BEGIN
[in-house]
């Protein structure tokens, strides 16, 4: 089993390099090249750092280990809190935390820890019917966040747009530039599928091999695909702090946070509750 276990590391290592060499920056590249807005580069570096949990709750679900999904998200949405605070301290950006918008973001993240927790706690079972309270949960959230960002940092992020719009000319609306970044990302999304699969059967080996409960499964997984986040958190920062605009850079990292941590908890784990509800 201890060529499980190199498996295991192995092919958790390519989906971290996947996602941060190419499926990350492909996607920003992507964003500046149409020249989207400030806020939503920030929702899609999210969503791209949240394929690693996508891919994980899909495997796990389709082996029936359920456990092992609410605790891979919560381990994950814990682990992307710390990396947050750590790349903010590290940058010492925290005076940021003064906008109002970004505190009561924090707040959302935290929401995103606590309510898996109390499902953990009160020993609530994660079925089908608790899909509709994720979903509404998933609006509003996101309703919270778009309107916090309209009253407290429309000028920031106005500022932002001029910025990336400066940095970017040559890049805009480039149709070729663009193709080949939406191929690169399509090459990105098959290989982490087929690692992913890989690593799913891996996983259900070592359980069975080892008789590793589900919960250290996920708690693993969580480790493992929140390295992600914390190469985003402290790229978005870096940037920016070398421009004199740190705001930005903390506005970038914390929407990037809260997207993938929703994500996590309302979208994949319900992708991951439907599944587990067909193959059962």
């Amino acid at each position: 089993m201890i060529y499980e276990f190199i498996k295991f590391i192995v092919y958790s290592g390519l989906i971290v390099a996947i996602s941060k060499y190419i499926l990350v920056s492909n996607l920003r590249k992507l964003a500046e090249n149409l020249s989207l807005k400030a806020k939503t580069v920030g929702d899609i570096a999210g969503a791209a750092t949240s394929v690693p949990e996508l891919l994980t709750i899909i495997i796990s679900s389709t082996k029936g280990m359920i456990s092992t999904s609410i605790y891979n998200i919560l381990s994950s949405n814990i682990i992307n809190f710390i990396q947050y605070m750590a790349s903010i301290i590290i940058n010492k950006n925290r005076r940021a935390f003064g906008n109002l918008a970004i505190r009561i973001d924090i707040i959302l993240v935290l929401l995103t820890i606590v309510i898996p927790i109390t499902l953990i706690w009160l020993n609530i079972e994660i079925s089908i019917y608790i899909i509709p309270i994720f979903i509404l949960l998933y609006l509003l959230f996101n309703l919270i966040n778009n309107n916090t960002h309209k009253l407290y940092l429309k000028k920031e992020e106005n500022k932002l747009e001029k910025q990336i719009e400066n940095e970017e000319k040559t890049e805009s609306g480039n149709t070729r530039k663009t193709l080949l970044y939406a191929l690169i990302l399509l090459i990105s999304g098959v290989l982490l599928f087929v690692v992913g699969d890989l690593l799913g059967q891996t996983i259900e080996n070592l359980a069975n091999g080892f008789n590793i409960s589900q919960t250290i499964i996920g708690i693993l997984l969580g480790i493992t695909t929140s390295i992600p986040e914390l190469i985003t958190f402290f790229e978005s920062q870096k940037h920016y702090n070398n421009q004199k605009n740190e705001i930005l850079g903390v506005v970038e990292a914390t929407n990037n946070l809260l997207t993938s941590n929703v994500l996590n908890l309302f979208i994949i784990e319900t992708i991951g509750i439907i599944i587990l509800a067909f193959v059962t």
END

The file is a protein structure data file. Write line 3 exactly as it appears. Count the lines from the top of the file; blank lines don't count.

């Amino acid at each position: 089993m201890i060529y499980e276990f190199i498996k295991f590391i192995v092919y958790s290592g390519l989906i971290v390099a996947i996602s941060k060499y190419i499926l990350v920056s492909n996607l920003r590249k992507l964003a500046e090249n149409l020249s989207l807005k400030a806020k939503t580069v920030g929702d899609i570096a999210g969503a791209a750092t949240s394929v690693p949990e996508l891919l994980t709750i899909i495997i796990s679900s389709t082996k029936g280990m359920i456990s092992t999904s609410i605790y891979n998200i919560l381990s994950s949405n814990i682990i992307n809190f710390i990396q947050y605070m750590a790349s903010i301290i590290i940058n010492k950006n925290r005076r940021a935390f003064g906008n109002l918008a970004i505190r009561i973001d924090i707040i959302l993240v935290l929401l995103t820890i606590v309510i898996p927790i109390t499902l953990i706690w009160l020993n609530i079972e994660i079925s089908i019917y608790i899909i509709p309270i994720f979903i509404l949960l998933y609006l509003l959230f996101n309703l919270i966040n778009n309107n916090t960002h309209k009253l407290y940092l429309k000028k920031e992020e106005n500022k932002l747009e001029k910025q990336i719009e400066n940095e970017e000319k040559t890049e805009s609306g480039n149709t070729r530039k663009t193709l080949l970044y939406a191929l690169i990302l399509l090459i990105s999304g098959v290989l982490l599928f087929v690692v992913g699969d890989l690593l799913g059967q891996t996983i259900e080996n070592l359980a069975n091999g080892f008789n590793i409960s589900q919960t250290i499964i996920g708690i693993l997984l969580g480790i493992t695909t929140s390295i992600p986040e914390l190469i985003t958190f402290f790229e978005s920062q870096k940037h920016y702090n070398n421009q004199k605009n740190e705001i930005l850079g903390v506005v970038e990292a914390t929407n990037n946070l809260l997207t993938s941590n929703v994500l996590n908890l309302f979208i994949i784990e319900t992708i991951g509750i439907i599944i587990l509800a067909f193959v059962t």